"Take a Minute" - Chopin’s Minute Waltz, Op. 64, no. 1 and Mazurka in f minor, Op. 68. no. 4
A few nights ago, we found ourselves in our usual place in front of the tv, and decided to rent a movie instead of binge watch a show. Variety! We chose “A Beautiful Day in the Neighborhood,” the movie about Mister Rogers.
I knew I would like it, but I was surprised at how much I didn’t know about Fred Rogers. If you haven’t seen it, it’s not simply a biography, but a very well-done story of a small chunk of his life that kind of “says it all” as to who he was, true to his biography, and based on interaction with a writer on whom he had a profound impact.
There is one scene in which he and the writer are sharing a meal, and Fred asks to him to take a minute to just be quiet and “remember who has loved you into being.” A minute of silence may seem long, but it really isn’t. I challenge you to take just that one minute and remember those people. While you’re at it, remember those who are around you now and who continue to love you into being. Turn to them and thank them for their part in shaping who you are.
Chopin's familiar waltz was not named “Minute" by the composer, and the meaning is not what we think it is. I grew up being told that it was called that because it should be played in a minute. But it was his publisher, not Chopin, who gave it that name. Noting that it was much shorter than Chopin’s previous waltzes, he nicknamed it, “Minute,” but with the connotation of the word that is pronounced, “my-noot,” meaning small, or tiny. This was a huge revelation for me. I learned this piece as a kid, and there was NO way I was able to play it in a minute’s time. I never performed it, feeling inconsolably inadequate, not being able to play it fast enough to fulfill the composer’s directive. What a relief it wasn’t him! …uh… so 50 years later I learn this?
Probably because that particular waltz seemed out of reach for me, I turned to the Mazurkas. Both genre are in ¾ time, but on the whole, I find the Mazurkas more appealing because they employ elements of the Polish music of his youth. Though Chopin spent almost all of his adult life in Paris, he was born in Poland, and the Mazurkas are an homage to the dance of his homeland.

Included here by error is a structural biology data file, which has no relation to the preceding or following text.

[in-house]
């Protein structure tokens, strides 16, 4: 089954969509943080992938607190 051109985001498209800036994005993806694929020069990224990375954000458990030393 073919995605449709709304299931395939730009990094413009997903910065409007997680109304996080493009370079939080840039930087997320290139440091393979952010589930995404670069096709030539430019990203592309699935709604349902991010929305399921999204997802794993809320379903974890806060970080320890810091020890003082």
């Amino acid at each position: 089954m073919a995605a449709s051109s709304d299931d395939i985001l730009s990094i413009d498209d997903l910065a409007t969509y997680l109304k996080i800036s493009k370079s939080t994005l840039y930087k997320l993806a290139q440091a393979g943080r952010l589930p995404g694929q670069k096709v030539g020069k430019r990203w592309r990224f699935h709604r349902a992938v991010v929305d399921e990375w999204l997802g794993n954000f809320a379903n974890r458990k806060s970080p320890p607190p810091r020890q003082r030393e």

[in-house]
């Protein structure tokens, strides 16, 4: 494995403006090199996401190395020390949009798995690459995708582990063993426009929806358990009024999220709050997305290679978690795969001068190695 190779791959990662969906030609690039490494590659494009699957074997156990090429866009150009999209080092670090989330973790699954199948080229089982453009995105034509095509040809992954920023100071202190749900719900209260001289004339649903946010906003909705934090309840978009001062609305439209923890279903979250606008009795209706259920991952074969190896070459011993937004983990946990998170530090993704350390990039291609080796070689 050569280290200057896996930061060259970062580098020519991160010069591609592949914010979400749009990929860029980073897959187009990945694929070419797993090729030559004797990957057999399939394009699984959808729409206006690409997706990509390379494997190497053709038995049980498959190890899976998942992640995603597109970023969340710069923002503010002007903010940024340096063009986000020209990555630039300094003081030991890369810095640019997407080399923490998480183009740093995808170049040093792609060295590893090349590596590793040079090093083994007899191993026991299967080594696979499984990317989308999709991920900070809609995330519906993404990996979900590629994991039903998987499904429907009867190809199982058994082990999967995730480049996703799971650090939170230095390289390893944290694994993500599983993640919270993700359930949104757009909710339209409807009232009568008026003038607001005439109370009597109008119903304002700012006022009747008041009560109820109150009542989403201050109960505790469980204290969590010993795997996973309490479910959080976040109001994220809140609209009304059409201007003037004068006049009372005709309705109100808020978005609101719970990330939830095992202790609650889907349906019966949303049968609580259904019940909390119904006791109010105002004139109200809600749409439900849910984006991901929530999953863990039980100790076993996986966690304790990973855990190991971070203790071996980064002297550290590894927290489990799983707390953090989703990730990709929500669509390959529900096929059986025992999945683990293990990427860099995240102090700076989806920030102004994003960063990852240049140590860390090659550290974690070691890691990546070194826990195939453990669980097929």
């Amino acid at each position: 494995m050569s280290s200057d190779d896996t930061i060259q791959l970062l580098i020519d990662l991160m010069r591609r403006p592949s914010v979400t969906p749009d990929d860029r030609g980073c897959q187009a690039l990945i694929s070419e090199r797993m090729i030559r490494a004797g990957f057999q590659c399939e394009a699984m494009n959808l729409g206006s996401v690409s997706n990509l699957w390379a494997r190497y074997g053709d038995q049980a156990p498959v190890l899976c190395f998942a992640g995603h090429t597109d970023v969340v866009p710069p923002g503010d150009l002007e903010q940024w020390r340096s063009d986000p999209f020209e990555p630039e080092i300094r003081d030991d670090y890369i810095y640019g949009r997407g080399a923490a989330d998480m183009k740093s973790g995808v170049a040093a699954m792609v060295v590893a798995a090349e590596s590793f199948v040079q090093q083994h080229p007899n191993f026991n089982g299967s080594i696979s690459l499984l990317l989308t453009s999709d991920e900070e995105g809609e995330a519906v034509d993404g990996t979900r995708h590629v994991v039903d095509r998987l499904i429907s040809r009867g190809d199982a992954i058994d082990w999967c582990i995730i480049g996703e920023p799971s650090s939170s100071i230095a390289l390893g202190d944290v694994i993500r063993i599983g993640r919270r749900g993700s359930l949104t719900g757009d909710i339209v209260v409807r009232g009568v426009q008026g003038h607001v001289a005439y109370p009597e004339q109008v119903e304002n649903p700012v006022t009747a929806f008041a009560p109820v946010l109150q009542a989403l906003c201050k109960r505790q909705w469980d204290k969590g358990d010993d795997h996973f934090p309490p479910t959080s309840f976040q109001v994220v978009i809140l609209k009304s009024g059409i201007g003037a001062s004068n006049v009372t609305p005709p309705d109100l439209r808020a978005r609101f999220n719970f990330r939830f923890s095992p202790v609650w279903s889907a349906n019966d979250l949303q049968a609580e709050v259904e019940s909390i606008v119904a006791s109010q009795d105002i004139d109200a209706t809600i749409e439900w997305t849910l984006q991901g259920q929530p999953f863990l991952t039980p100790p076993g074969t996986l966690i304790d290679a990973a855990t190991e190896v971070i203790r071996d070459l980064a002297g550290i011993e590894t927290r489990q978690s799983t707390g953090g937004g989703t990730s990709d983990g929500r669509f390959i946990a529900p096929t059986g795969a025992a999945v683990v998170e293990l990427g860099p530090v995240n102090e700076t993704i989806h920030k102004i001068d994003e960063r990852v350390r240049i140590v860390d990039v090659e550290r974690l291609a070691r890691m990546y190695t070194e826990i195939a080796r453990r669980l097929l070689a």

Of all the Chopin I’ve studied (which any pianist would say is A LOT) this mazurka is the absolute crystallization of his distinct signature chromaticism. He shifts from key to key with ease and elasticity, and still manages to return us to the home key of F minor.
Both of these works were written late in his short life. The mazurka was his last composition, and was published posthumously. Chopin had suffered from tuberculosis most of his life, and it was assumed to be the cause of his death. But upon examination of his heart in 2017, (yes, it had been preserved that long) pathologists believe it was pericarditis that took his life, a condition that was not yet known of by doctors in 1849. He was only 39 years old when he left the world.
The rendition of the waltz shared here is by my beloved favorite pianist as I was growing up, Artur Rubinstein.
I would like to thank my Cincinnati Conservatory teacher, Frank Weinstock, for lending me his 1965 edition of the mazurka that was reconstructed from Chopin's manuscript, and includes material that was not in my 2-page Schirmer edition.